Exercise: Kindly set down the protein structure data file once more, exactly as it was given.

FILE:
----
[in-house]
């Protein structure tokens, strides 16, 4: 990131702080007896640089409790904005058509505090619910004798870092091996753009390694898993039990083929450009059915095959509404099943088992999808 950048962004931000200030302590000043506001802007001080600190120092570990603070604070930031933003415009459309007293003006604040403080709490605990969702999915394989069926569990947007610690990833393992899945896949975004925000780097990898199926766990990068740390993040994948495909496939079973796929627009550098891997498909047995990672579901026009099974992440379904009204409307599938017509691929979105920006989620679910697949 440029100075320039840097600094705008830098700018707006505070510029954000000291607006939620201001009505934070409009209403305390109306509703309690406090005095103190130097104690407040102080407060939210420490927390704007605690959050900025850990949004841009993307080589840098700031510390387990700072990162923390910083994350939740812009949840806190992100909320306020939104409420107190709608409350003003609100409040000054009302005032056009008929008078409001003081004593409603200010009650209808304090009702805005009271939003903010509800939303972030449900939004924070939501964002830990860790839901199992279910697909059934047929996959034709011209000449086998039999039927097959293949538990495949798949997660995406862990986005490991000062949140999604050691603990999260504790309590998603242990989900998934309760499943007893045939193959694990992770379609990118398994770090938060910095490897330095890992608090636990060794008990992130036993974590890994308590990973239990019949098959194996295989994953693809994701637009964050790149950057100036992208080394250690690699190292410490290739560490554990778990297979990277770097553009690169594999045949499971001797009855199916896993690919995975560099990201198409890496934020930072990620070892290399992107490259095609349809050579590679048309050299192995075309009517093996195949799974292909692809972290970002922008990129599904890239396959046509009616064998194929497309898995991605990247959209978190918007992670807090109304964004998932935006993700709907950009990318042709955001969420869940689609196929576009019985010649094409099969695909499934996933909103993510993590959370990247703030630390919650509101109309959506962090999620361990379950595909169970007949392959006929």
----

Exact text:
[in-house]
């Protein structure tokens, strides 16, 4: 990131702080007896640089409790904005058509505090619910004798870092091996753009390694898993039990083929450009059915095959509404099943088992999808 950048962004931000200030302590000043506001802007001080600190120092570990603070604070930031933003415009459309007293003006604040403080709490605990969702999915394989069926569990947007610690990833393992899945896949975004925000780097990898199926766990990068740390993040994948495909496939079973796929627009550098891997498909047995990672579901026009099974992440379904009204409307599938017509691929979105920006989620679910697949 440029100075320039840097600094705008830098700018707006505070510029954000000291607006939620201001009505934070409009209403305390109306509703309690406090005095103190130097104690407040102080407060939210420490927390704007605690959050900025850990949004841009993307080589840098700031510390387990700072990162923390910083994350939740812009949840806190992100909320306020939104409420107190709608409350003003609100409040000054009302005032056009008929008078409001003081004593409603200010009650209808304090009702805005009271939003903010509800939303972030449900939004924070939501964002830990860790839901199992279910697909059934047929996959034709011209000449086998039999039927097959293949538990495949798949997660995406862990986005490991000062949140999604050691603990999260504790309590998603242990989900998934309760499943007893045939193959694990992770379609990118398994770090938060910095490897330095890992608090636990060794008990992130036993974590890994308590990973239990019949098959194996295989994953693809994701637009964050790149950057100036992208080394250690690699190292410490290739560490554990778990297979990277770097553009690169594999045949499971001797009855199916896993690919995975560099990201198409890496934020930072990620070892290399992107490259095609349809050579590679048309050299192995075309009517093996195949799974292909692809972290970002922008990129599904890239396959046509009616064998194929497309898995991605990247959209978190918007992670807090109304964004998932935006993700709907950009990318042709955001969420869940689609196929576009019985010649094409099969695909499934996933909103993510993590959370990247703030630390919650509101109309959506962090999620361990379950595909169970007949392959006929």